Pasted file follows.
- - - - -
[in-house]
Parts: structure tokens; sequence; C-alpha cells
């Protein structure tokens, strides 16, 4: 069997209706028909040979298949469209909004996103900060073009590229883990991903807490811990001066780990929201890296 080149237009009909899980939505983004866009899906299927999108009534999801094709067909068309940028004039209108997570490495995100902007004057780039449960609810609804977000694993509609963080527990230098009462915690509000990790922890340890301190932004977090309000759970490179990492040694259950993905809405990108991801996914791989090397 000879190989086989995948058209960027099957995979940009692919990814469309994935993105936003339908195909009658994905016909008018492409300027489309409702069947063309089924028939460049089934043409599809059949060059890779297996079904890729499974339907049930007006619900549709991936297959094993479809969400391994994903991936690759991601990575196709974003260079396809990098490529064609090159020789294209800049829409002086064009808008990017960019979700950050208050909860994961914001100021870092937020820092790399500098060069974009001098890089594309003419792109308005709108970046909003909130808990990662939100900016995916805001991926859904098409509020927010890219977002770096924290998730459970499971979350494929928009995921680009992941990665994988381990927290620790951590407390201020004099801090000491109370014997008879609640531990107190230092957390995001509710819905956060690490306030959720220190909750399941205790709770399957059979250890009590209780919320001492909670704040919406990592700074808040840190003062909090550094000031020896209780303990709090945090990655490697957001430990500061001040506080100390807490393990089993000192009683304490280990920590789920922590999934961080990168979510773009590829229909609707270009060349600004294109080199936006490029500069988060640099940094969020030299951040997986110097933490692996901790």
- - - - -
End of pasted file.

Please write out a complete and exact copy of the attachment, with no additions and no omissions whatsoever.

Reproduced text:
[in-house]
Parts: structure tokens; sequence; C-alpha cells
């Protein structure tokens, strides 16, 4: 069997209706028909040979298949469209909004996103900060073009590229883990991903807490811990001066780990929201890296 080149237009009909899980939505983004866009899906299927999108009534999801094709067909068309940028004039209108997570490495995100902007004057780039449960609810609804977000694993509609963080527990230098009462915690509000990790922890340890301190932004977090309000759970490179990492040694259950993905809405990108991801996914791989090397 000879190989086989995948058209960027099957995979940009692919990814469309994935993105936003339908195909009658994905016909008018492409300027489309409702069947063309089924028939460049089934043409599809059949060059890779297996079904890729499974339907049930007006619900549709991936297959094993479809969400391994994903991936690759991601990575196709974003260079396809990098490529064609090159020789294209800049829409002086064009808008990017960019979700950050208050909860994961914001100021870092937020820092790399500098060069974009001098890089594309003419792109308005709108970046909003909130808990990662939100900016995916805001991926859904098409509020927010890219977002770096924290998730459970499971979350494929928009995921680009992941990665994988381990927290620790951590407390201020004099801090000491109370014997008879609640531990107190230092957390995001509710819905956060690490306030959720220190909750399941205790709770399957059979250890009590209780919320001492909670704040919406990592700074808040840190003062909090550094000031020896209780303990709090945090990655490697957001430990500061001040506080100390807490393990089993000192009683304490280990920590789920922590999934961080990168979510773009590829229909609707270009060349600004294109080199936006490029500069988060640099940094969020030299951040997986110097933490692996901790």